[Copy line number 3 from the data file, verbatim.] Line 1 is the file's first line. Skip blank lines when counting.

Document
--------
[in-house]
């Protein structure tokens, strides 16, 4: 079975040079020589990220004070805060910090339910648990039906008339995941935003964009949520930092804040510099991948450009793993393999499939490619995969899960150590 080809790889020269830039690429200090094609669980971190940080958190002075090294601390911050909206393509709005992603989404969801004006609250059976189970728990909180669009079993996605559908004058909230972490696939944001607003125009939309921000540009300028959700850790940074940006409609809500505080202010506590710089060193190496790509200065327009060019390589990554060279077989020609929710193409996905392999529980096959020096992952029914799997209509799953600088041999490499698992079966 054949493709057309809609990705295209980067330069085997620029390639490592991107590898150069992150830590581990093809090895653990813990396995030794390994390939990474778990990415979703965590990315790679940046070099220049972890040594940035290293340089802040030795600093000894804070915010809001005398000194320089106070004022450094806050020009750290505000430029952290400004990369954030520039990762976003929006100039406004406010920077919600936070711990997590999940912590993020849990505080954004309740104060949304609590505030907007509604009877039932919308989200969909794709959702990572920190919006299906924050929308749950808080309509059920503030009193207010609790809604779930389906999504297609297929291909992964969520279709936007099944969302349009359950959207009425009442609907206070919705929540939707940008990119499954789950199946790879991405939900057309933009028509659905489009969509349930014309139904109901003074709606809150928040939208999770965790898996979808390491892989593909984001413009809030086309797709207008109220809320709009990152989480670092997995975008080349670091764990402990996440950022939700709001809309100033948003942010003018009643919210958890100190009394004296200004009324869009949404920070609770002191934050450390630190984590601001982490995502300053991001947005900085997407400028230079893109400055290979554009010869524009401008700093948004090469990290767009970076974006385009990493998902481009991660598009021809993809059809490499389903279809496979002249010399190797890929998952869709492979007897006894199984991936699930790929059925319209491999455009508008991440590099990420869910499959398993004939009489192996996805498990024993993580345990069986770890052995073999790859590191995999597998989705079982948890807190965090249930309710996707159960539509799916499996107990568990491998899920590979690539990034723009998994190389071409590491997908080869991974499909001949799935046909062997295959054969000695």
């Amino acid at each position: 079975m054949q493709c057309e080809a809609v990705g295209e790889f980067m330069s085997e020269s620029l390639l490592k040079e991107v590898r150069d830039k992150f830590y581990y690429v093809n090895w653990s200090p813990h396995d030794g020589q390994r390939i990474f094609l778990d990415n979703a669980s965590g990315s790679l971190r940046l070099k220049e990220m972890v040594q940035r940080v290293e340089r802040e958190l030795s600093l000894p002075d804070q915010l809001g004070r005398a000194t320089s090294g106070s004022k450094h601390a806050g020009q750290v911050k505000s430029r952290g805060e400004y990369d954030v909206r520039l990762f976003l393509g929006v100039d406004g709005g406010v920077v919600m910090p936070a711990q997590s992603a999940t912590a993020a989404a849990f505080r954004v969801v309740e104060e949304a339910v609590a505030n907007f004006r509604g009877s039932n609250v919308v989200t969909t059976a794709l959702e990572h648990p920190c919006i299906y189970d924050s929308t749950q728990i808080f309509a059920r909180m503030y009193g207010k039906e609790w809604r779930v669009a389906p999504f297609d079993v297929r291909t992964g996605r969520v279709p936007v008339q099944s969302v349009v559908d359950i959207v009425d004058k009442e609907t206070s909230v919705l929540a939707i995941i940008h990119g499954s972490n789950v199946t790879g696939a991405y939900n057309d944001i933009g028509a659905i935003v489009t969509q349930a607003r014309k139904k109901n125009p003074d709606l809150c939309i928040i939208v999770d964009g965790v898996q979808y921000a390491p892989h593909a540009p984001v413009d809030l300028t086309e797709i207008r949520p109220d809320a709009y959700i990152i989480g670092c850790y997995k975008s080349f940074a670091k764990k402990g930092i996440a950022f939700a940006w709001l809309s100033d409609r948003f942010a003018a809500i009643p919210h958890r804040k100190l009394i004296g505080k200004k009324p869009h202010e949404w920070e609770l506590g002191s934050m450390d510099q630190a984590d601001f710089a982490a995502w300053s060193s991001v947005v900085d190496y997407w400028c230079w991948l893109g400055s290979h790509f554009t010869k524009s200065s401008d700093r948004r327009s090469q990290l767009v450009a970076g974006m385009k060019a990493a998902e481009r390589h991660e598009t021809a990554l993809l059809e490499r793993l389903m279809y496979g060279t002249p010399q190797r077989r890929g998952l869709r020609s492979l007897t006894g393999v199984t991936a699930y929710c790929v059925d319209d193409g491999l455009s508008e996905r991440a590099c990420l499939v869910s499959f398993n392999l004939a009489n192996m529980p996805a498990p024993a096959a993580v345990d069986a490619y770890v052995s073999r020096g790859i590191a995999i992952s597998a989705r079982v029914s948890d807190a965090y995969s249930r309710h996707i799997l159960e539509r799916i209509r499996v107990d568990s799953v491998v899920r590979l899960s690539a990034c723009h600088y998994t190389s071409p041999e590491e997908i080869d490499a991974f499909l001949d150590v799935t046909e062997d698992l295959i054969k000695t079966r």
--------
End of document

């Amino acid at each position: 079975m054949q493709c057309e080809a809609v990705g295209e790889f980067m330069s085997e020269s620029l390639l490592k040079e991107v590898r150069d830039k992150f830590y581990y690429v093809n090895w653990s200090p813990h396995d030794g020589q390994r390939i990474f094609l778990d990415n979703a669980s965590g990315s790679l971190r940046l070099k220049e990220m972890v040594q940035r940080v290293e340089r802040e958190l030795s600093l000894p002075d804070q915010l809001g004070r005398a000194t320089s090294g106070s004022k450094h601390a806050g020009q750290v911050k505000s430029r952290g805060e400004y990369d954030v909206r520039l990762f976003l393509g929006v100039d406004g709005g406010v920077v919600m910090p936070a711990q997590s992603a999940t912590a993020a989404a849990f505080r954004v969801v309740e104060e949304a339910v609590a505030n907007f004006r509604g009877s039932n609250v919308v989200t969909t059976a794709l959702e990572h648990p920190c919006i299906y189970d924050s929308t749950q728990i808080f309509a059920r909180m503030y009193g207010k039906e609790w809604r779930v669009a389906p999504f297609d079993v297929r291909t992964g996605r969520v279709p936007v008339q099944s969302v349009v559908d359950i959207v009425d004058k009442e609907t206070s909230v919705l929540a939707i995941i940008h990119g499954s972490n789950v199946t790879g696939a991405y939900n057309d944001i933009g028509a659905i935003v489009t969509q349930a607003r014309k139904k109901n125009p003074d709606l809150c939309i928040i939208v999770d964009g965790v898996q979808y921000a390491p892989h593909a540009p984001v413009d809030l300028t086309e797709i207008r949520p109220d809320a709009y959700i990152i989480g670092c850790y997995k975008s080349f940074a670091k764990k402990g930092i996440a950022f939700a940006w709001l809309s100033d409609r948003f942010a003018a809500i009643p919210h958890r804040k100190l009394i004296g505080k200004k009324p869009h202010e949404w920070e609770l506590g002191s934050m450390d510099q630190a984590d601001f710089a982490a995502w300053s060193s991001v947005v900085d190496y997407w400028c230079w991948l893109g400055s290979h790509f554009t010869k524009s200065s401008d700093r948004r327009s090469q990290l767009v450009a970076g974006m385009k060019a990493a998902e481009r390589h991660e598009t021809a990554l993809l059809e490499r793993l389903m279809y496979g060279t002249p010399q190797r077989r890929g998952l869709r020609s492979l007897t006894g393999v199984t991936a699930y929710c790929v059925d319209d193409g491999l455009s508008e996905r991440a590099c990420l499939v869910s499959f398993n392999l004939a009489n192996m529980p996805a498990p024993a096959a993580v345990d069986a490619y770890v052995s073999r020096g790859i590191a995999i992952s597998a989705r079982v029914s948890d807190a965090y995969s249930r309710h996707i799997l159960e539509r799916i209509r499996v107990d568990s799953v491998v899920r590979l899960s690539a990034c723009h600088y998994t190389s071409p041999e590491e997908i080869d490499a991974f499909l001949d150590v799935t046909e062997d698992l295959i054969k000695t079966r």